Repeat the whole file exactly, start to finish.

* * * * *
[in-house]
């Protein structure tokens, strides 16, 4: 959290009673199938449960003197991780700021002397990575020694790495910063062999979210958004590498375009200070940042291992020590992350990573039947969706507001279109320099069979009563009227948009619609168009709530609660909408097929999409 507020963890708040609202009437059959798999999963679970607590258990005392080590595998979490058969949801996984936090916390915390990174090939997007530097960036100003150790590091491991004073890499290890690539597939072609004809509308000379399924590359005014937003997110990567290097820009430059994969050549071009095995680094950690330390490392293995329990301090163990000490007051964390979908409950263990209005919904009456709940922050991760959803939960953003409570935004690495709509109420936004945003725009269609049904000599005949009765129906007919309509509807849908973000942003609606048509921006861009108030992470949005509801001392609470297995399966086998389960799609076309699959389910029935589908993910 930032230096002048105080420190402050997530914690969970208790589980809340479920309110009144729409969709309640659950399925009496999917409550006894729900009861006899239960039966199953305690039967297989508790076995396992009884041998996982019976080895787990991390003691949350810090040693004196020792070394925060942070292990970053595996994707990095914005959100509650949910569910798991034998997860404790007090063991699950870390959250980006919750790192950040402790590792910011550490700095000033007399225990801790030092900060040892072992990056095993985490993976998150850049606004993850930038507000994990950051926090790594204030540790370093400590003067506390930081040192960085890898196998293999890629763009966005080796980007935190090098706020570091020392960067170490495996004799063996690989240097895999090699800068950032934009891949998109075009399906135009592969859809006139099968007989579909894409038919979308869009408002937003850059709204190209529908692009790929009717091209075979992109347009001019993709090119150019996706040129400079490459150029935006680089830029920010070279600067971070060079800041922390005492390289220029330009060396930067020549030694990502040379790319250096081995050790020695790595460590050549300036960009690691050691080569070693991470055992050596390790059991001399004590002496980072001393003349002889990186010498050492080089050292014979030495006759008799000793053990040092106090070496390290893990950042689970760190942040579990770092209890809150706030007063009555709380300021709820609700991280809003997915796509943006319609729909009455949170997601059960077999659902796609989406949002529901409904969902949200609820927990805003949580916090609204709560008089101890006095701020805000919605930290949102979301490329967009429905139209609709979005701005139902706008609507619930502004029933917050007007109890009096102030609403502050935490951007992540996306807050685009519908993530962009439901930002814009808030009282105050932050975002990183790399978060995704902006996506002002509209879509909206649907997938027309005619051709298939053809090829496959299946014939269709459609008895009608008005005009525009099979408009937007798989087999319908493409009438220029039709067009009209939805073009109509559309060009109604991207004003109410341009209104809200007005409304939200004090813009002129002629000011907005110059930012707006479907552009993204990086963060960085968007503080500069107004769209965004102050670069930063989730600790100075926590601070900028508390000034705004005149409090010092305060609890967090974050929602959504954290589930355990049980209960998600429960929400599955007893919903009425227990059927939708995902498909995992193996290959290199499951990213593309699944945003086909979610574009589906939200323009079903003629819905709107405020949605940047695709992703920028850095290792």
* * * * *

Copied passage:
[in-house]
């Protein structure tokens, strides 16, 4: 959290009673199938449960003197991780700021002397990575020694790495910063062999979210958004590498375009200070940042291992020590992350990573039947969706507001279109320099069979009563009227948009619609168009709530609660909408097929999409 507020963890708040609202009437059959798999999963679970607590258990005392080590595998979490058969949801996984936090916390915390990174090939997007530097960036100003150790590091491991004073890499290890690539597939072609004809509308000379399924590359005014937003997110990567290097820009430059994969050549071009095995680094950690330390490392293995329990301090163990000490007051964390979908409950263990209005919904009456709940922050991760959803939960953003409570935004690495709509109420936004945003725009269609049904000599005949009765129906007919309509509807849908973000942003609606048509921006861009108030992470949005509801001392609470297995399966086998389960799609076309699959389910029935589908993910 930032230096002048105080420190402050997530914690969970208790589980809340479920309110009144729409969709309640659950399925009496999917409550006894729900009861006899239960039966199953305690039967297989508790076995396992009884041998996982019976080895787990991390003691949350810090040693004196020792070394925060942070292990970053595996994707990095914005959100509650949910569910798991034998997860404790007090063991699950870390959250980006919750790192950040402790590792910011550490700095000033007399225990801790030092900060040892072992990056095993985490993976998150850049606004993850930038507000994990950051926090790594204030540790370093400590003067506390930081040192960085890898196998293999890629763009966005080796980007935190090098706020570091020392960067170490495996004799063996690989240097895999090699800068950032934009891949998109075009399906135009592969859809006139099968007989579909894409038919979308869009408002937003850059709204190209529908692009790929009717091209075979992109347009001019993709090119150019996706040129400079490459150029935006680089830029920010070279600067971070060079800041922390005492390289220029330009060396930067020549030694990502040379790319250096081995050790020695790595460590050549300036960009690691050691080569070693991470055992050596390790059991001399004590002496980072001393003349002889990186010498050492080089050292014979030495006759008799000793053990040092106090070496390290893990950042689970760190942040579990770092209890809150706030007063009555709380300021709820609700991280809003997915796509943006319609729909009455949170997601059960077999659902796609989406949002529901409904969902949200609820927990805003949580916090609204709560008089101890006095701020805000919605930290949102979301490329967009429905139209609709979005701005139902706008609507619930502004029933917050007007109890009096102030609403502050935490951007992540996306807050685009519908993530962009439901930002814009808030009282105050932050975002990183790399978060995704902006996506002002509209879509909206649907997938027309005619051709298939053809090829496959299946014939269709459609008895009608008005005009525009099979408009937007798989087999319908493409009438220029039709067009009209939805073009109509559309060009109604991207004003109410341009209104809200007005409304939200004090813009002129002629000011907005110059930012707006479907552009993204990086963060960085968007503080500069107004769209965004102050670069930063989730600790100075926590601070900028508390000034705004005149409090010092305060609890967090974050929602959504954290589930355990049980209960998600429960929400599955007893919903009425227990059927939708995902498909995992193996290959290199499951990213593309699944945003086909979610574009589906939200323009079903003629819905709107405020949605940047695709992703920028850095290792």